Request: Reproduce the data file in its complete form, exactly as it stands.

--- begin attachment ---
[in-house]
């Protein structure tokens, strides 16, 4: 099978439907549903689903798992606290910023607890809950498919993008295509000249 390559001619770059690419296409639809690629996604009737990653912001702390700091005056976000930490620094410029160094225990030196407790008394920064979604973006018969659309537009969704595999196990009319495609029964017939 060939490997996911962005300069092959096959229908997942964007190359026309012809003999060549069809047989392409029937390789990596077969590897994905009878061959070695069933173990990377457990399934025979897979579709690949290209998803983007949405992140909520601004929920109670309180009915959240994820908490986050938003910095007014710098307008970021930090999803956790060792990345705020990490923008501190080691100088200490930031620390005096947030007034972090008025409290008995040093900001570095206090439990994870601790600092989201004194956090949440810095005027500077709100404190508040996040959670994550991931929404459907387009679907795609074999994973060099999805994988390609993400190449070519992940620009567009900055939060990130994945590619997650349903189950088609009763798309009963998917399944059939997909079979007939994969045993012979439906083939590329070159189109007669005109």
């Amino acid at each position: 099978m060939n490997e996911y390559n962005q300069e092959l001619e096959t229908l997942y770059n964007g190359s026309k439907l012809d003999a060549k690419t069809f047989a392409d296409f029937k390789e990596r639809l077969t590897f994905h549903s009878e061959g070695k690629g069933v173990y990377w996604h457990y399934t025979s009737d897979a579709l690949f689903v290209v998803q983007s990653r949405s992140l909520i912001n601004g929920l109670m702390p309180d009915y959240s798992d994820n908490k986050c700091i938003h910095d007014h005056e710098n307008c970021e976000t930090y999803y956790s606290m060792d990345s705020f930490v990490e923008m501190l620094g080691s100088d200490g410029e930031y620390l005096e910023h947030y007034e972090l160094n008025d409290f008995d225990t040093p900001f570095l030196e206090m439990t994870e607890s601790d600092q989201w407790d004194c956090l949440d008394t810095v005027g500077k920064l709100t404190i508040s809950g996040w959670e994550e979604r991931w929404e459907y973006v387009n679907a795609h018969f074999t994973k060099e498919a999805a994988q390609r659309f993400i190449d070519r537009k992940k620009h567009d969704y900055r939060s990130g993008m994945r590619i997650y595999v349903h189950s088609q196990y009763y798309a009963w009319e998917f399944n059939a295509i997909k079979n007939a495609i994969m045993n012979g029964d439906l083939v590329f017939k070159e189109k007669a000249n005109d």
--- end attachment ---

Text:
[in-house]
């Protein structure tokens, strides 16, 4: 099978439907549903689903798992606290910023607890809950498919993008295509000249 390559001619770059690419296409639809690629996604009737990653912001702390700091005056976000930490620094410029160094225990030196407790008394920064979604973006018969659309537009969704595999196990009319495609029964017939 060939490997996911962005300069092959096959229908997942964007190359026309012809003999060549069809047989392409029937390789990596077969590897994905009878061959070695069933173990990377457990399934025979897979579709690949290209998803983007949405992140909520601004929920109670309180009915959240994820908490986050938003910095007014710098307008970021930090999803956790060792990345705020990490923008501190080691100088200490930031620390005096947030007034972090008025409290008995040093900001570095206090439990994870601790600092989201004194956090949440810095005027500077709100404190508040996040959670994550991931929404459907387009679907795609074999994973060099999805994988390609993400190449070519992940620009567009900055939060990130994945590619997650349903189950088609009763798309009963998917399944059939997909079979007939994969045993012979439906083939590329070159189109007669005109």
């Amino acid at each position: 099978m060939n490997e996911y390559n962005q300069e092959l001619e096959t229908l997942y770059n964007g190359s026309k439907l012809d003999a060549k690419t069809f047989a392409d296409f029937k390789e990596r639809l077969t590897f994905h549903s009878e061959g070695k690629g069933v173990y990377w996604h457990y399934t025979s009737d897979a579709l690949f689903v290209v998803q983007s990653r949405s992140l909520i912001n601004g929920l109670m702390p309180d009915y959240s798992d994820n908490k986050c700091i938003h910095d007014h005056e710098n307008c970021e976000t930090y999803y956790s606290m060792d990345s705020f930490v990490e923008m501190l620094g080691s100088d200490g410029e930031y620390l005096e910023h947030y007034e972090l160094n008025d409290f008995d225990t040093p900001f570095l030196e206090m439990t994870e607890s601790d600092q989201w407790d004194c956090l949440d008394t810095v005027g500077k920064l709100t404190i508040s809950g996040w959670e994550e979604r991931w929404e459907y973006v387009n679907a795609h018969f074999t994973k060099e498919a999805a994988q390609r659309f993400i190449d070519r537009k992940k620009h567009d969704y900055r939060s990130g993008m994945r590619i997650y595999v349903h189950s088609q196990y009763y798309a009963w009319e998917f399944n059939a295509i997909k079979n007939a495609i994969m045993n012979g029964d439906l083939v590329f017939k070159e189109k007669a000249n005109d």